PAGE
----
Page D3.3. 29 March 2006                     
ArchitectureWeek - Design Department
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San Francisco's New de Young

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"Normally in a high-rise situation you have to have a fire-egress stair, enclosed and pressurized," says architect David Fong. But the building's unique breathable skin allowed otherwise. The architects demonstrated to the satisfaction of the fire marshal that, "with all that penetration and perforation, we can evacuate smoke easily and safely."

In a scenic city like San Francisco, it's worth skipping the elevator. "As you're coming down the tower you have this sense of being on the outside, getting the breezes in your face as you walk down. It's a pretty unique experience that you wouldn't get with a glazed system," Lopes said.

Blending with the Park

That blend of in and out, the flow between landscape, facade, and interior is something Fong finds most pleasing about the building.

"It's more of a people oriented museum... you don't have to go through any grand staircase to walk in. You kind of just flow right in. and once you're in, we incorporate landscape [by Walter Hood] inside with these deep courtyards that penetrate into the heart of the museum." The courtyards serve both to bring the park into the museum and to assist with wayfinding.

In an urban setting it's sometimes expedient to crowd all the unattractive necessaries on the roof — HVAC equipment, pipe vents, exhaust. But the de Young's profile is just as sleek up top as it is below. The copper continues unmarred by utilities, with cut-out parallelograms marking the interior courtyards.

In a 21st-century building, electronic communications are critical. However, the copper facade serves as very effective blocking for most wireless signals. This became a major challenge for Shen Milsom & Wilke, the telecommunications designer. As a result of their analysis, the museum was fitted with about 50 percent more wireless access points than a typical modern building would have. To conform to the museum's spare interiors and fine surfaces, many were concealed in the ceiling or display vitrines.

Initially, the building design had vocal critics, including architects who objected to the tower's height and proposed wood exterior. The de Young designers adapted by reducing the tower's height by one floor and switching to the distinctive metal cladding.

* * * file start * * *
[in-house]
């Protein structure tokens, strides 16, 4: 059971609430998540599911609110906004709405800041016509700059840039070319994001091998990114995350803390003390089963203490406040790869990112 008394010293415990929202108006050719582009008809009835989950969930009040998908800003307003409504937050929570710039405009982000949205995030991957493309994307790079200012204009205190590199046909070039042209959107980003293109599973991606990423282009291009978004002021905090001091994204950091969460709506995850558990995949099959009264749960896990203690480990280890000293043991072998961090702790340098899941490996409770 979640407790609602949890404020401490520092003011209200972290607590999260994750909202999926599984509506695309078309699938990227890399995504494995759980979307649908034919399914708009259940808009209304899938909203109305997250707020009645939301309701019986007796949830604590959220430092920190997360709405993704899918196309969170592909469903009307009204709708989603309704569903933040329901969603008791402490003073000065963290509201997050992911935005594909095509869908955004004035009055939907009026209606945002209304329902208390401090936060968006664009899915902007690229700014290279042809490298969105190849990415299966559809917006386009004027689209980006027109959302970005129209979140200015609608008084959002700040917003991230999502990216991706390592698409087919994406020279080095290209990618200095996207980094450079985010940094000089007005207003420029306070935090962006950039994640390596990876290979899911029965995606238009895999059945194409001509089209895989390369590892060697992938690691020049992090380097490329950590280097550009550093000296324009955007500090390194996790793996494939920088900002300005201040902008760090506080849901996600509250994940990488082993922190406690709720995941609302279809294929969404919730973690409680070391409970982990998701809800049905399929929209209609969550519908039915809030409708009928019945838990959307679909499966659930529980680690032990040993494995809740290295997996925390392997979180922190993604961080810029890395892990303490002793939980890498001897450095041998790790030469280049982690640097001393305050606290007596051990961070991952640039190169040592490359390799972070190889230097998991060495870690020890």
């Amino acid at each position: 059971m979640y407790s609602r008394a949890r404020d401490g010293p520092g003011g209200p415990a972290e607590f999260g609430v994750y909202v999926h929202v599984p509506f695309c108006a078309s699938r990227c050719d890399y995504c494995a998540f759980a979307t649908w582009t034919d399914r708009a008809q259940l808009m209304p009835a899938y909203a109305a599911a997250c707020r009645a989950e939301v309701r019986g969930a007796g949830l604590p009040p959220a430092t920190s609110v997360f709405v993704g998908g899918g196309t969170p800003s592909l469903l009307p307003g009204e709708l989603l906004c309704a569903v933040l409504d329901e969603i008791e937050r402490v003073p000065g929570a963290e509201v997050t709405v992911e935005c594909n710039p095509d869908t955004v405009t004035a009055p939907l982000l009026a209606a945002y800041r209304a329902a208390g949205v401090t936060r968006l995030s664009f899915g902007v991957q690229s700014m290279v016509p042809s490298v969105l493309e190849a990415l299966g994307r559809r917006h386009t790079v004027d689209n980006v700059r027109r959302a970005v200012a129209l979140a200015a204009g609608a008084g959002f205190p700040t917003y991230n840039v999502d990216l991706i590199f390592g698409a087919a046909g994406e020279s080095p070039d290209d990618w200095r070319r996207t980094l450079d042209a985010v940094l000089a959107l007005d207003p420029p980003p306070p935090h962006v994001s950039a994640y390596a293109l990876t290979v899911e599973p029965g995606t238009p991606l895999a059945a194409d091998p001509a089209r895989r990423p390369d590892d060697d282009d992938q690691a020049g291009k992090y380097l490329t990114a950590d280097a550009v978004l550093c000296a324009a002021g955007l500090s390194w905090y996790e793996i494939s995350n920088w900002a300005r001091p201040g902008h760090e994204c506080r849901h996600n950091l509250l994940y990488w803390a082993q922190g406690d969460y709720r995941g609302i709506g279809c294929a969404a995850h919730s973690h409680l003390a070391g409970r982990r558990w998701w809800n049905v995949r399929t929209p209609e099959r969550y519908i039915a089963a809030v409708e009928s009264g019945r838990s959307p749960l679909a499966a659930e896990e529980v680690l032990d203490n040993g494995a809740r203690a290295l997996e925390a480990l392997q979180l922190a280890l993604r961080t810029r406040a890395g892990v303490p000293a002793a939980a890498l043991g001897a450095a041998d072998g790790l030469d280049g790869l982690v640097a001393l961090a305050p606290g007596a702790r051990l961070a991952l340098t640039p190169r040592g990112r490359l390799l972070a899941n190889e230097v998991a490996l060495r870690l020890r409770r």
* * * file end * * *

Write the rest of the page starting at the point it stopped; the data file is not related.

But even the early critics applauded the fact that — by inclusion of a below-ground floor and consolidation of several buildings added since 1919 — the new footprint is 37 percent smaller than that of the pre-Loma Prieta museum. So as the copper skin eventually ages to verdigris, it will be matched by more of the park's own green.

However, the slit-enforced perspective and the overhang had been planned from the beginning. "It was very much part of Herzog's idea to really focus the view at that level," Lopes says. While the glass allows excellent visibility, the overhang serves both to frame the view and shield against excessive solar heat gain.

Even from a distance, the perforations give the tower a gauzy appearance through which the stairs are visible. The architects were able to achieve that effect by negotiations with the fire marshal. They were given permission to try something different than code usually calls for — a sealed, air-tight passage. Walling the stairs would have dramatically changed the appearance, and glazing in the stairs would have been prohibitively expensive.

Lisa Ashmore is a freelance writer based in Atlanta and former managing editor of the monthly architectural journal, DesignIntelligence.

 

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The new de Young Museum, in Golden Gate Park, San Francisco, designed by architects Fong & Chan and Herzog & de Meuron.
Photo: Mark Darley

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Sculpture garden.
Photo: Jorge Bachman

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Perforated copper cladding.
Photo: Mark Darley

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Fern court.
Photo: Mark Darley

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Wilsey court.
Photo: Mark Darley

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Fern court stairs.
Photo: Mark Darley

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Cafe.
Photo: Mark Darley

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Gallery.
Photo: Jorge Bachman

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Gallery.
Photo: Jorge Bachman

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Typical wall section.
Image: Fong & Chan

 

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